Edwards Syndrome (Trisomy 18) [Q91]
Dipl.-Biol. Uwe Heinrich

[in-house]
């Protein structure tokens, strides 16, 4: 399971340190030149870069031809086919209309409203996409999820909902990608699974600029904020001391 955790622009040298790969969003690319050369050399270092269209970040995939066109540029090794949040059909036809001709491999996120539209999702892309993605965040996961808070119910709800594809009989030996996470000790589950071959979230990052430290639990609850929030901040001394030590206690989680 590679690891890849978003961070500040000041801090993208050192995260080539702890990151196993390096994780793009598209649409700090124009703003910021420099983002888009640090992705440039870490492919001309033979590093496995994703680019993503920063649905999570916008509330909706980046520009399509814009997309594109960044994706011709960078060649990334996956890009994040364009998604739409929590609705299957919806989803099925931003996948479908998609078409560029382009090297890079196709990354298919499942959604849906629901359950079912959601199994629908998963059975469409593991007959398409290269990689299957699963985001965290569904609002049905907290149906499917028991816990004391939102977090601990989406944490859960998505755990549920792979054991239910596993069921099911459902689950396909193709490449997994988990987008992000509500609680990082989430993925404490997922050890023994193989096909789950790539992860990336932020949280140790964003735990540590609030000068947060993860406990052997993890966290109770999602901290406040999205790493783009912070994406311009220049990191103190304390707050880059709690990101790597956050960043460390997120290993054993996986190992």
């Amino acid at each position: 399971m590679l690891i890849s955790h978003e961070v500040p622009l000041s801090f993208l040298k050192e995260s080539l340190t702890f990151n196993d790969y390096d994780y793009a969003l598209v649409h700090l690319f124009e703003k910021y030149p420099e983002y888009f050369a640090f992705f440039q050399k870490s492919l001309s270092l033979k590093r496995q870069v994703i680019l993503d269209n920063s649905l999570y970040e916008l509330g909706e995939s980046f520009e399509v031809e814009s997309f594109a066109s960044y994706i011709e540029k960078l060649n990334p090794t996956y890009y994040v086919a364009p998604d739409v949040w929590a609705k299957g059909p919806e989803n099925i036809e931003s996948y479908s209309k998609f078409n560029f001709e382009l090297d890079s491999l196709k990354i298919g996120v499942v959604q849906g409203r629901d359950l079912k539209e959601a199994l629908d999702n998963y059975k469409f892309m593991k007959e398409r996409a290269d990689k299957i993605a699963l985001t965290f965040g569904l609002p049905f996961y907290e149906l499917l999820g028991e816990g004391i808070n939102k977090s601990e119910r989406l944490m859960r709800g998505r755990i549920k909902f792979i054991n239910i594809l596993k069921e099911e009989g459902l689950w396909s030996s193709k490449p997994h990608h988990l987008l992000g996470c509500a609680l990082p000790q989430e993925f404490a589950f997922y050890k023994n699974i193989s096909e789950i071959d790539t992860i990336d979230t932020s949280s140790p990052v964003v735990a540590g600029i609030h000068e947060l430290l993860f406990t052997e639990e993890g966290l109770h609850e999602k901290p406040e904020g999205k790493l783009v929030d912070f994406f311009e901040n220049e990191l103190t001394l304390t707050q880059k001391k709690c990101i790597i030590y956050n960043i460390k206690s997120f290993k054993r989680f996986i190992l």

The Edwards syndrome, arising from a trisomy 18, has an average incidence of 1:3,000 newborns. 80% of the patients exhibit a free trisomy, 10% a mosaic trisomy and another 10% an unbalanced translocation. With 75% of all patients being females, there is a clear gynaecotropism. Physical signs vary; they include dolichocephaly with prominent occiput and small face, dysplastic ears, microcephaly, microretrognathia as well as a prominent calcaneus. Especially in newborns, overlapping of the 3rd and 4th finger by the 2nd and 5th finger is characteristic. Futhermore, cardiac defects, horseshoe kidney, muscle hypertonia and joint contractures can be found. The psychomotor development is considerably delayed. Death usually occurs within the first few months of life, in 90% of all cases within the first year. As in all other autosomal trisomies, a maternal age effect can be observed.